Baseball / MLB

Power surge lifts Yankees past Orioles; Masahiro Tanaka gets no-decision

AP

Sometimes, baseball isn’t all that mystifying. Match a hard-hitting lineup against an inexperienced pitching staff, put them both in a small ballpark, and the result is quite predictable.

Such is the case when the New York Yankees face the Baltimore Orioles at Camden Yards.

The Yankees hit five more home runs at their favorite road destination to set a major league record and win their 13th straight game in Baltimore, 9-6 on Monday night.

New York’s power surge and sixth straight win overshadowed a memorable night for Baltimore’s Jonathan Villar, who became the fifth Orioles player to hit for the cycle and first since Felix Pie on Aug. 14, 2009. Villar tripled in the third inning, doubled in the fifth, homered in the sixth and dumped a single into right field off Aroldis Chapman in the ninth.

Although it looked as if Villar had no interest in heading to second base on the poke near the line, he later said he had no idea that the single completed the cycle.

“I wasn’t paying attention to that,” he said. “When I hit a base hit right there, the coach at first, he said, ‘Congratulations, you hit for the cycle.’ Right there, I knew I hit for the cycle.”

Mike Tauchman delivered a bases-empty drive in the sixth inning and a solo shot off Paul Fry (1-4) in the eighth, his first career multihomer game . Austin Romine, Brett Gardner and Mike Ford also connected for the Yankees.

Not exactly Murderers’ Row, but certainly effective enough.

“That’s been a theme for us all year,” manager Aaron Boone said. “They can come from a lot of different places, and the bottom of the order is a place where we’ve gotten really good production and a place where we feel really confident.”

New York has hit 32 home runs at Camden Yards, a single-season record for most by a visiting team in one ballpark. The mark was previously held by the Milwaukee Braves, who hit 29 at Cincinnati’s Crosley Field in 1957.

The Yankees did it in only eight games, and they can add to the record on Tuesday and Wednesday against a woeful pitching staff that has yielded the most home runs in the majors.

New York starter Masahiro Tanaka gave up five runs and 10 hits in 5⅓ innings in a no-decision. He walked two and fanned four.

Red Sox 7, Royals 5

In Boston, Rick Porcello pitched six innings of one-run ball, Sam Travis hit a two-run homer and the Red Sox halted their eight-game losing streak by topping struggling Kansas City.

Rafael Devers added a solo shot for Boston. Travis’ gave the Red Sox a homer in a club-record 18 straight games in Fenway Park. The old mark was set in 1969.

Bubba Starling, Meibrys Viloria and Cheslor Cuthbert each went deep for the Royals, with Viloria’s his first homer in the majors and Starling’s a three-run shot.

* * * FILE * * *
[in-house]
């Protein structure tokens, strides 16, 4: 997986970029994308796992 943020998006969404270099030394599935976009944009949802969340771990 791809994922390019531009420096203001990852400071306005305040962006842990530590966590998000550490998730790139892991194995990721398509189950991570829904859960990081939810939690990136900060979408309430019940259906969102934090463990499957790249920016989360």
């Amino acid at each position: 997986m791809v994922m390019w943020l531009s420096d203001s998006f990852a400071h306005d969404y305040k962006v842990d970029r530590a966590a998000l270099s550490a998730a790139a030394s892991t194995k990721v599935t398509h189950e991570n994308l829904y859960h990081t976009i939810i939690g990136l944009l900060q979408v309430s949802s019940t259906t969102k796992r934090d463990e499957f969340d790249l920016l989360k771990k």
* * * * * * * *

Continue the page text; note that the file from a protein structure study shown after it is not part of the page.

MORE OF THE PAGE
It was the seventh straight loss for Kansas City, which had a 10-game skid in the season’s first two weeks.

Mets 6, Marlins 2 (1st)

Mets 5, Marlins 4, (2nd)

In New York, J.D. Davis, Michael Conforto and Pete Alonso homered in a seventh-inning rally, lifting the Mets over Miami for a doubleheader sweep that moved them above .500 for the first time since early May.

New York won the opener as Jeff McNeil welcomed Robert Dugger to the major leagues with a home run on his first pitch, Amed Rosario broke a 1-1 tie with a third-inning homer and Jacob deGrom gave himself a three-run cushion with a two-run single.

The Mets (57-56) had not been above .500 since they were 16-15 before play on May 3.

In the opener, Miami’s Isan Diaz had a memorable home run, connecting off deGrom in the sixth inning of his big league debut for his first hit.

DeGrom (7-7) struck out eight in seven innings, allowing two runs and five hits. Other than the home run, he retired 15 of his last 16 batters.

Dugger gave up six runs, five hits and four walks in five innings, striking out three, hitting two batters and throwing a wild pitch. He became the first starting pitcher to give up a home run on the first pitch of his debut since New York Yankees rookie Derek Jeter — the Marlins current CEO — went deep off the California Angels’ Jason Dickson on Aug. 21, 1996, according to the Elias Sports Bureau.

Reds 7, Angels 4

In Cincinnati, Luis Castillo struck out a career-high 13 and the Reds scored five runs in the first inning en route to a victory over Los Angeles.

Castillo (11-4) threw a career-high 119 pitches in seven innings while getting his career-best 11th win. He allowed three hits and one walk before finishing with a flourish, striking out the side in the seventh.

Raisel Iglesias picked up his 22nd save.

Angels pinch hitter Shohei Ohtani struck out in the ninth.

Brewers 9, Pirates 7

In Pittsburgh, Christian Yelich hit two home runs and took over the major league lead with 39, powering Milwaukee past the Pirates.

In Other Games

White Sox 7, Tigers 4

Twins 5, Braves 3

Cubs 6, Athletics 5

Blue Jays 2, Rays 0

Rangers 1, Indians 0

Phillies 7, Diamondbacks 3

Nationals 4, Giants 0

Twins 5, Braves 3

Dodgers 8, Cardinals 0